‘Blood Stripes’: Fallujah seen from the grunt’s point of view
July 2, 2006
The Marines pride themselves as being no better friend, no worse enemy. David J. Danelo’s book “Blood Stripes: The Grunt’s View of the War in Iraq” respectfully shows both sides of that picture.
“Blood stripes” is the term for the red stripe that runs down each side of the dress blue pants of non-commissioned and commissioned officers in the Marine Corps, and it is a fitting title for this book.
The text focuses on a handful of Marine NCOs, who wear those “blood stripes” between February and September 2004 when they, their men or the enemy are bloodied in and around Fallujah, and Ramadi, Iraq.
The book is written from an extremely familiar perspective, a result of Marines who have served together in combat — members, as Danelo calls it, the “Spartan way” that is the Marine Corps.
Danelo is a Marine infantry officer who served in Iraq alongside these grunts. The book’s familiarity has seemingly brought about an implicit trust between the author and the Marines, as he shows both the positive and not-so-positive.
Its honesty is refreshing. It’s hard to imagine a Marine — especially an officer — writing about such things as his fellow Marines sneaking into mosques to post pro-American posters or selling bootleg alcohol.
But, Danelo does, and does it respectfully to those Marines.
“Blood Stripes” fills a spot somewhere between the handful of personal accounts of the Iraq war and the numerous texts describing the big-picture explanations of who and why.
The focus at the small unit level gives readers a familiarity with Marines with nicknames like “Shady,” “Link” and “Dirty Steve,” and who epitomize the U.S. infantryman in Iraq.
Each Marine is made up of varying degrees of John Wayne and high school goofball prankster, seasoned with a dash of absurdity straight from “Catch 22.”
Danelo skillfully balances the personal and professional lives of these Marines in a way that really hasn’t been done by any other book about the Iraq war.
He delves deeper into the Marines’ personal lives than most post-9/11 war books, which gives the reader a better perspective on the decisions they make and actions they take when they’re in combat.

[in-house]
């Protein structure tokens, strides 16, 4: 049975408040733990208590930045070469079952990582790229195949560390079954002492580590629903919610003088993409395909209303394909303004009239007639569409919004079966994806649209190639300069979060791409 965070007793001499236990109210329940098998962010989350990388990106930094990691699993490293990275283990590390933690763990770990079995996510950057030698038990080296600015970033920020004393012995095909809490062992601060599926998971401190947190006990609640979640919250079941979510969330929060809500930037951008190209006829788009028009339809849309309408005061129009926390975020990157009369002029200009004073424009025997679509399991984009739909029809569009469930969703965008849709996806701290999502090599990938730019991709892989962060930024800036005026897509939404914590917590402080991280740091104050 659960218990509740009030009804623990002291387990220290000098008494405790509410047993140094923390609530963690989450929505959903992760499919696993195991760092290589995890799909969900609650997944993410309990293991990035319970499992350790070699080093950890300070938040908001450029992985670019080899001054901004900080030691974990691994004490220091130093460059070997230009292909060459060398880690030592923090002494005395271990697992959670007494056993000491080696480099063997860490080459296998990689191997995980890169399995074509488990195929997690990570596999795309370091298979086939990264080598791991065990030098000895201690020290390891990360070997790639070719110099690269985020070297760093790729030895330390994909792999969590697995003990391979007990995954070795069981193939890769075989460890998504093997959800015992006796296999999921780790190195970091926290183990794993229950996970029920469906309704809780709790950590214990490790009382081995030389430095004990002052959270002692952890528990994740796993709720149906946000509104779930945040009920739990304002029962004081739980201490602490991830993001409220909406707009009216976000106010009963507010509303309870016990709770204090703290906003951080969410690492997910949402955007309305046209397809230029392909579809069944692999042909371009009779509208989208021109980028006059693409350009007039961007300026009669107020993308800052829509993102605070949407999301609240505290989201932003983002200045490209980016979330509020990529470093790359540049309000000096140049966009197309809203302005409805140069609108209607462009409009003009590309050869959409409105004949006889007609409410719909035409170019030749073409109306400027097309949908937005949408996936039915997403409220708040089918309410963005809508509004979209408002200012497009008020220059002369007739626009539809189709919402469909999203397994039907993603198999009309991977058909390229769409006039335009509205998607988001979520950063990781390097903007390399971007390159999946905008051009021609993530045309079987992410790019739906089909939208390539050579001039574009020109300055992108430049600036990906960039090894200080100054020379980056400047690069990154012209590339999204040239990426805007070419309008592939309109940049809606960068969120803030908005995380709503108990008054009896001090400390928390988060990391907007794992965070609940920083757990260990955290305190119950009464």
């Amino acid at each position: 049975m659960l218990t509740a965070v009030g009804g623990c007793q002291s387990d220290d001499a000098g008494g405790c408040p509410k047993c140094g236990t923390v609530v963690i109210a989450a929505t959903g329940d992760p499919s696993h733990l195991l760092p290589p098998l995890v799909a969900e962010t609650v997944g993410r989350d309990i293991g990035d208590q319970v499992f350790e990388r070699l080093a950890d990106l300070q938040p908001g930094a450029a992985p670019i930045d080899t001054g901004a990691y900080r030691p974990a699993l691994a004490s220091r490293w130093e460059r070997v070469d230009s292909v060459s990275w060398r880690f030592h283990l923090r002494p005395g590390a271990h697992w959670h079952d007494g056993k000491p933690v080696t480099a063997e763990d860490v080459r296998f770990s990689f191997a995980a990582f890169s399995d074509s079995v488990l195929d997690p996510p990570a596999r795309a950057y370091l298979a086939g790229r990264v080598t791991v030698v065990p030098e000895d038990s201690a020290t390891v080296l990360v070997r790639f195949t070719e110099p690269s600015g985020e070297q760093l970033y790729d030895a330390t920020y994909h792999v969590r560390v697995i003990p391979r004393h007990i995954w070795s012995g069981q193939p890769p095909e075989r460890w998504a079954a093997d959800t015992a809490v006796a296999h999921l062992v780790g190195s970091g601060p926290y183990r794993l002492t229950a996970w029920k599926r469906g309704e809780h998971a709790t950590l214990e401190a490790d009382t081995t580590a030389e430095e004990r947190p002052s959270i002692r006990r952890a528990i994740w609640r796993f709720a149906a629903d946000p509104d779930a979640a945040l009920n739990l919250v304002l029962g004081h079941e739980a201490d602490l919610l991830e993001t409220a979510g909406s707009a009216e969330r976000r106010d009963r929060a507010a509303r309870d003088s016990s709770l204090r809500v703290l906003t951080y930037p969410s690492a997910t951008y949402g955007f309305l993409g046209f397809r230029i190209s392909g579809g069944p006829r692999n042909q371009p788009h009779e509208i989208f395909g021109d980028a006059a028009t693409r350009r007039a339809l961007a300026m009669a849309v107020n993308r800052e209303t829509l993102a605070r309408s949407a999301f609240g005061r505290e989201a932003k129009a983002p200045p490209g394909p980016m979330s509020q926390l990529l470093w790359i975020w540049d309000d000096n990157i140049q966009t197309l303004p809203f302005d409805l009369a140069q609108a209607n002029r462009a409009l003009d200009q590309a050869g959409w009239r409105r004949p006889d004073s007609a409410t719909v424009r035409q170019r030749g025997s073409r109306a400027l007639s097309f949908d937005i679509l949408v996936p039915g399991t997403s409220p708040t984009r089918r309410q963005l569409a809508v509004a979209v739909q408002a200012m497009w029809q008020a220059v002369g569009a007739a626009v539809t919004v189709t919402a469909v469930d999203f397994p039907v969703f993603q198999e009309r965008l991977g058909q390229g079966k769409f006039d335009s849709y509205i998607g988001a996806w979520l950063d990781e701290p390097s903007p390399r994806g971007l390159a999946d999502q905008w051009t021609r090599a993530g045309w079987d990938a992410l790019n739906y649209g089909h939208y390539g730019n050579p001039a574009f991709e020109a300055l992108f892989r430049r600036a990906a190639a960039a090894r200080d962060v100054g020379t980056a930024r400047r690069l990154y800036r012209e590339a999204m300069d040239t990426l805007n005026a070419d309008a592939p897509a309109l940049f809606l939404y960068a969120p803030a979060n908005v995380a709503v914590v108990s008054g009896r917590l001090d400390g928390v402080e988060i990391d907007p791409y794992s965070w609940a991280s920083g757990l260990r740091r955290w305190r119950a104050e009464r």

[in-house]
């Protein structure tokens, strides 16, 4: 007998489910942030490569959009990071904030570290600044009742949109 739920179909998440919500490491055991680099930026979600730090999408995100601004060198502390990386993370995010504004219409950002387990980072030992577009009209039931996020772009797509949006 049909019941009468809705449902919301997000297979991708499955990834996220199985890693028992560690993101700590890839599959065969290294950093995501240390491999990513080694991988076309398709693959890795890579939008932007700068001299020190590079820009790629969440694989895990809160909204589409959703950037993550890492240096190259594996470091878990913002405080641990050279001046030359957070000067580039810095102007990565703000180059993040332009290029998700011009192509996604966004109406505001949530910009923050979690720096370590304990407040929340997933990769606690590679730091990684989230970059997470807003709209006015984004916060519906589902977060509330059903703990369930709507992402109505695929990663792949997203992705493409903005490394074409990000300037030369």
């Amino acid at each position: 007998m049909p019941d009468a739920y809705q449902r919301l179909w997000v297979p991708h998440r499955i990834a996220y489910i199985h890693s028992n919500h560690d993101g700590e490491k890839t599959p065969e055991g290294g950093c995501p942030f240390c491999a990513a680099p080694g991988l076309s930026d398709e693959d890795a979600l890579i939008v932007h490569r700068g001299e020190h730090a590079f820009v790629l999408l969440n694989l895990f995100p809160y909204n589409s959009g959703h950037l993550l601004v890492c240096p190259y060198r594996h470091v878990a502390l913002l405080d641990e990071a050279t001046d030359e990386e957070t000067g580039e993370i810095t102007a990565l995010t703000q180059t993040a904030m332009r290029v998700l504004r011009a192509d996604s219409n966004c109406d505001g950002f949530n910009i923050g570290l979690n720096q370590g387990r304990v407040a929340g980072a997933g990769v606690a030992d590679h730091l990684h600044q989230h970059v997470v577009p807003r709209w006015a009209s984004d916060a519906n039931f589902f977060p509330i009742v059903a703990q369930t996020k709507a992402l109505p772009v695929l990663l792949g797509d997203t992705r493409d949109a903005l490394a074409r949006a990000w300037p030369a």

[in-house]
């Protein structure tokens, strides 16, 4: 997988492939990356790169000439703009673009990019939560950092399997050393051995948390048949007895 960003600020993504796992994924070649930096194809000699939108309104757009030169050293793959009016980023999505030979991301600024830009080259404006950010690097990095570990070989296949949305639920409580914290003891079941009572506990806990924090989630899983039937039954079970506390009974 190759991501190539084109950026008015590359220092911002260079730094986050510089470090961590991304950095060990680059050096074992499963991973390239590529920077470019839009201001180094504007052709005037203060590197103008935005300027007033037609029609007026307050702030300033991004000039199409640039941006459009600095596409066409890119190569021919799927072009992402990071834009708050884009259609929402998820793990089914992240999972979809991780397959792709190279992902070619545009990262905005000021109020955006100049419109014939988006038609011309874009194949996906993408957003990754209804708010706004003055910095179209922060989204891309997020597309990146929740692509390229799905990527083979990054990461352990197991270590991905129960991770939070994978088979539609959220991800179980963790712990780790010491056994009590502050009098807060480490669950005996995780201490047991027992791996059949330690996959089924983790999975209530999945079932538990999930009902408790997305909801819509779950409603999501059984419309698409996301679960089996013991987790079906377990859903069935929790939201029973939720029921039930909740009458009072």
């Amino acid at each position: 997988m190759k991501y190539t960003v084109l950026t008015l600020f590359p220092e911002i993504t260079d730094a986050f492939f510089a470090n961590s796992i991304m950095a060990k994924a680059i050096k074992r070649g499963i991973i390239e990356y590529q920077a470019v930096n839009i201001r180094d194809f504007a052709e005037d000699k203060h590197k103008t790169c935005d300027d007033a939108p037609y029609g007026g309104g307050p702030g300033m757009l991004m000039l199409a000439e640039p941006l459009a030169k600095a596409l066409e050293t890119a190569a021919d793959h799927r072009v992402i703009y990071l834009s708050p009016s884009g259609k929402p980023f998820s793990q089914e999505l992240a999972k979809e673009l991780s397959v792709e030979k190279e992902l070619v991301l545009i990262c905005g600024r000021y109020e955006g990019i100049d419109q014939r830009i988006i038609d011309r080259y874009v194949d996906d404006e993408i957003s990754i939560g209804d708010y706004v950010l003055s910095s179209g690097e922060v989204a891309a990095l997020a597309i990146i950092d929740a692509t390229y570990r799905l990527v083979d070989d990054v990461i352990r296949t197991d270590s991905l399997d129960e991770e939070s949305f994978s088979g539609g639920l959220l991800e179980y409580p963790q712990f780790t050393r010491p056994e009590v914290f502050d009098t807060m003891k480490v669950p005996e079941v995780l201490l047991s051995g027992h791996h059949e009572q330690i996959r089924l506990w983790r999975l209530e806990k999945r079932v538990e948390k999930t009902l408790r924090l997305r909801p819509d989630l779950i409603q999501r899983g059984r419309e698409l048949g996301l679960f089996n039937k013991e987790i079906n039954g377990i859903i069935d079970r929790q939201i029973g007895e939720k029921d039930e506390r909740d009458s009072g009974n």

This book therefore does a good job of showing Marines as “real” people, with real strengths and weaknesses. Cpl. Jarod “Shady” Stevens, for example, is one of the more colorful Marines in the book.
Stevens spent much of his time in Iraq bending — or breaking, if you prefer — the regulation prohibiting possession and consumption of alcohol, and is later demoted for it. But despite this “shady” nature, when he’s lightly wounded in combat, he’s ashamed to accept a Purple Heart.
“The beef stew took more damage than my hand,” he complains to his company commander, Capt. Bill Anderson — a pseudonym Danelo created for himself.
“MREs don’'t rate medals,” Danelo, or “Anderson,” replies. He acknowledges that Stevens might be looked upon in an unfavorable manner for accepting the medal for such a minor wound, but says that he still rates the award and will get it.
Danelo’s use of this and similar exchanges show both the humor and (in this case relatively minor) horror of war in an open, easy-to-understand manner.
“Blood Stripes” is written like a work of fiction, where character development is as important as the story line, and therefore is a relatively easy read. But since it is nonfiction, when Danelo writes about the death of Cpl. Daniel Amaya, it is not so easy, because the death of an actual person, no matter how well-written, is never easy to read.
In spite of this, or maybe because of it, “Blood Stripes” is a unique book written from a unique perspective that is well worth reading for those who want to understand what life is like for Marines in Iraq.